<b>Comprehensive Soldier Fitness</b>

<b>What is it' </b>

Comprehensive Soldier Fitness (CSF) is a holistic program designed to give all members of the Army community* the knowledge, thinking skills, and behaviors that will optimize the ability and likelihood to "thrive," as well as their ability to successfully cope with life's challenges and adversity. The program does so by training specific skill sets along the five dimensions of health and fitness (Physical, Social, Emotional, Spiritual, and Family). Integrating CSF into Army training can result in greater "resilience", which is the sum of each individual's assets and resources in these dimensions.

Resilience training -- which teaches coping strategies among other skills -- and self-development, are just some of the elements incorporated into the CSF program. Additionally, Soldiers, Family family members and Army Civilians civilians will be linked with programs to help them be successful throughout their career.

<b>Why is this important to the Army' </b>

Army Vice Chief of Staff Gen. Peter Chiarelli has said that Soldiers today experience a lifetime of stress during their first six years of service. As a result, it is especially important that the Army strive to promote resilience and coping skills across the force, and CSF is the cornerstone program of this effort.

<b>How is CSF different' </b>

CSF is not a medical or psychological treatment. Focusing on the ninety plus percent of the force that is fundamentally "well," it treats mental fitness just as we traditionally treat physical fitness; its aims to train the mind to handle stress and strain just as you would the body. With this in mind, CSF's maximum benefit will be realized when incorporated early, and development of fitness is continuous.

<b>What are the Army's plans for the future' </b>

The CSF program is based on life-long learning that begins by providing individual assessment through the <a href="http://www.army.mil/standto/archive/2009/12/08/" target="_blank"> Global Assessment Tool (GAT).</a> The GAT provides a person with a baseline in the four dimensions of strength: emotional, social, spiritual and family; and provides an opportunity to track self-development and growth in these areas over time. October marks the one-year anniversary of the Soldier GAT, which over 830,000 Soldiers have taken to-date.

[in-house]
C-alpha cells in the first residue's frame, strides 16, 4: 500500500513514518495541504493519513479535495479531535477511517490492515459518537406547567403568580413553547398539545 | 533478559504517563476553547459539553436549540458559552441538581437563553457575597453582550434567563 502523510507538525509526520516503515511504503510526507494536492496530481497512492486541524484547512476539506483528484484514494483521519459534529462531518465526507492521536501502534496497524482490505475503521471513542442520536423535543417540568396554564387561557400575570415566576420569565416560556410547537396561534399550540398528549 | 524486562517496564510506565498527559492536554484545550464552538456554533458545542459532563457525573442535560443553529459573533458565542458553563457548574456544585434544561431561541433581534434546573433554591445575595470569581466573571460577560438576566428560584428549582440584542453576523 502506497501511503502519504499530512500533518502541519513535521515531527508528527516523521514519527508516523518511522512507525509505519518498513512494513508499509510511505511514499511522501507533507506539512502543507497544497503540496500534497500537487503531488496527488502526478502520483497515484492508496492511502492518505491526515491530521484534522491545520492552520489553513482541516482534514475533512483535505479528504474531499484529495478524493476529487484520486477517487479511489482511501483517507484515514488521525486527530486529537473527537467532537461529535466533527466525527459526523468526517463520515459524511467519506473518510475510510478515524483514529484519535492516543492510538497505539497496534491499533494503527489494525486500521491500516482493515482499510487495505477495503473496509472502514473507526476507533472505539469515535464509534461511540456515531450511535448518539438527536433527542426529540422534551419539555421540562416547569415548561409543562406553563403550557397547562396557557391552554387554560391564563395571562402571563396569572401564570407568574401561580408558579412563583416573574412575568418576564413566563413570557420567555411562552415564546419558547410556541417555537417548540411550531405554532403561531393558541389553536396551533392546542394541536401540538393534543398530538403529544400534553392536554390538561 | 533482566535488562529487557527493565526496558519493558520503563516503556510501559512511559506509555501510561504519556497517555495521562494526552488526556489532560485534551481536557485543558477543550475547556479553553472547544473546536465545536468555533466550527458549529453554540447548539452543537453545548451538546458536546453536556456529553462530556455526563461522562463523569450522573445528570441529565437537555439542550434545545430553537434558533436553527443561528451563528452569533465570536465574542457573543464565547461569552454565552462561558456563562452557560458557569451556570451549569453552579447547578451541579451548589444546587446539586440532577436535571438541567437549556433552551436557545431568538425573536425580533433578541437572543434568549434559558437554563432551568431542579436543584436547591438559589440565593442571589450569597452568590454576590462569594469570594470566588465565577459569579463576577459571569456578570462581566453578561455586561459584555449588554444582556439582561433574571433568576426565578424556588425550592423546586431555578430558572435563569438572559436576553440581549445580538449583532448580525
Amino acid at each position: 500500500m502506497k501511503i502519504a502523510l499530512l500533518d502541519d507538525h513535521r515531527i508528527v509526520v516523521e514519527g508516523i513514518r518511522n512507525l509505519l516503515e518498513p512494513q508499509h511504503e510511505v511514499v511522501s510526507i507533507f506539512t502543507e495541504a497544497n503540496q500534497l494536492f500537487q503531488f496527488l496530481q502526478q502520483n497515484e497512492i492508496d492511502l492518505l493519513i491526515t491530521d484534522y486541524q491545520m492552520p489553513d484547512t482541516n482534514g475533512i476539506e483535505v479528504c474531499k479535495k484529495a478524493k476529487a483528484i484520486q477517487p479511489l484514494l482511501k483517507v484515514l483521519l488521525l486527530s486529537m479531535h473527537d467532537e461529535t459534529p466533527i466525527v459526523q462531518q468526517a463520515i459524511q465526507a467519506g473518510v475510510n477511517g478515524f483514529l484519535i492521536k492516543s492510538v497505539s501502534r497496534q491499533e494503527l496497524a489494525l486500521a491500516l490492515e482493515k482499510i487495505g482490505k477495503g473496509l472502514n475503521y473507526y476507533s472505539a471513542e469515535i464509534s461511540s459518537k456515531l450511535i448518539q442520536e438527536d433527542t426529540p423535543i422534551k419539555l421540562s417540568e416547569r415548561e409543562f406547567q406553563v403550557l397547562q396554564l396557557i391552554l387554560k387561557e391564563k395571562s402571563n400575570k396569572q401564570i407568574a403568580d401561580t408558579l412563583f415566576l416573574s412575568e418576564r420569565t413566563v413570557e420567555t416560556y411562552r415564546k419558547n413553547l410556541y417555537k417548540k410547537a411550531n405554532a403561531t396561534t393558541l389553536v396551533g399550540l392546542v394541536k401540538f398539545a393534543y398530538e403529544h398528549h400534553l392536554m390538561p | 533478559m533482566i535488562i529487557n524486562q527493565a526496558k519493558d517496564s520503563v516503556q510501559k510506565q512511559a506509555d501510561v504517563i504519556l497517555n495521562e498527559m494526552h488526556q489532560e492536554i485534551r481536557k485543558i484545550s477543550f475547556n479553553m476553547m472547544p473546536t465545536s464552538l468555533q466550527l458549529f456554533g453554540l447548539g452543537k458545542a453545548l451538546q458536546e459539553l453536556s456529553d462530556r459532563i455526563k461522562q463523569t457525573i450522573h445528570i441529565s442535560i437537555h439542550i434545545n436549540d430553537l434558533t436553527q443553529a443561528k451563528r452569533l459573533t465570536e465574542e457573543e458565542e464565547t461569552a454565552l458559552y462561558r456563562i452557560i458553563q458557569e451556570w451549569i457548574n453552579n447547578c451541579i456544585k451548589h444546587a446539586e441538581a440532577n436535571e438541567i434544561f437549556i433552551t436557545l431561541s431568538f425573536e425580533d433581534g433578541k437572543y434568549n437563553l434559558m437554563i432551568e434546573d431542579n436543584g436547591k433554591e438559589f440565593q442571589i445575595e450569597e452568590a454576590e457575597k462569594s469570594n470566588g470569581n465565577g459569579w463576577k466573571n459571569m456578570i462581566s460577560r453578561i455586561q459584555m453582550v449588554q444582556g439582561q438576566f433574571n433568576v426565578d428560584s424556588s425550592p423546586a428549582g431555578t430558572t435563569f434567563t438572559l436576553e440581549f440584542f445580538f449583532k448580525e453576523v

The Army will continue to administer the GAT to all non-deployed Soldiers as part of annual training. In addition, the Army is now encouraging family members (<a href="https://www.sft.army.mil/sftfamily" target="_blank"> released Spring 2010</a>) and Army Civilians civilians (<a href=" https://www.sft.army.mil/Civilian/" target="_blank"> released Summer 2010</a>) to take a similar version of the test designed specifically for them.


<a href="http://www.army.mil/csf" target="_blank"> Comprehensive Soldier Fitness</a>

<a href="https://www.sft.army.mil/sftfamily" target="_blank"> Family members GAT</a>

<a href="https://www.sft.army.mil/Civilian/" target="_blank">DA civilian GAT</a>

<i>Related STAND-TOs!</i>

<a href="http://www.army.mil/standto/archive/2009/07/14/"target="_blank">STAND-TO! edition, July 14, 2009: Comprehensive Soldier Fitness</a>

<a href="http://www.army.mil/standto/archive/2009/12/08/"target="_blank">STAND-TO! edition, Dec. 8, 2009: Global Assessment Tool</a>

<a href="http://www.army.mil/standto/archive/2010/07/13/"target="_blank">STAND-TO! edition, July 13,2010: Comprehensive Resilience Modules</a>

<a href="http://www.army.mil/standto/archive/2010/08/18/"target="_blank">STAND-TO! edition, August 18,2010: Department of the Army Civilians Global Assessment Tool</a>

Page last updated Fri July 22nd, 2011 at 12:16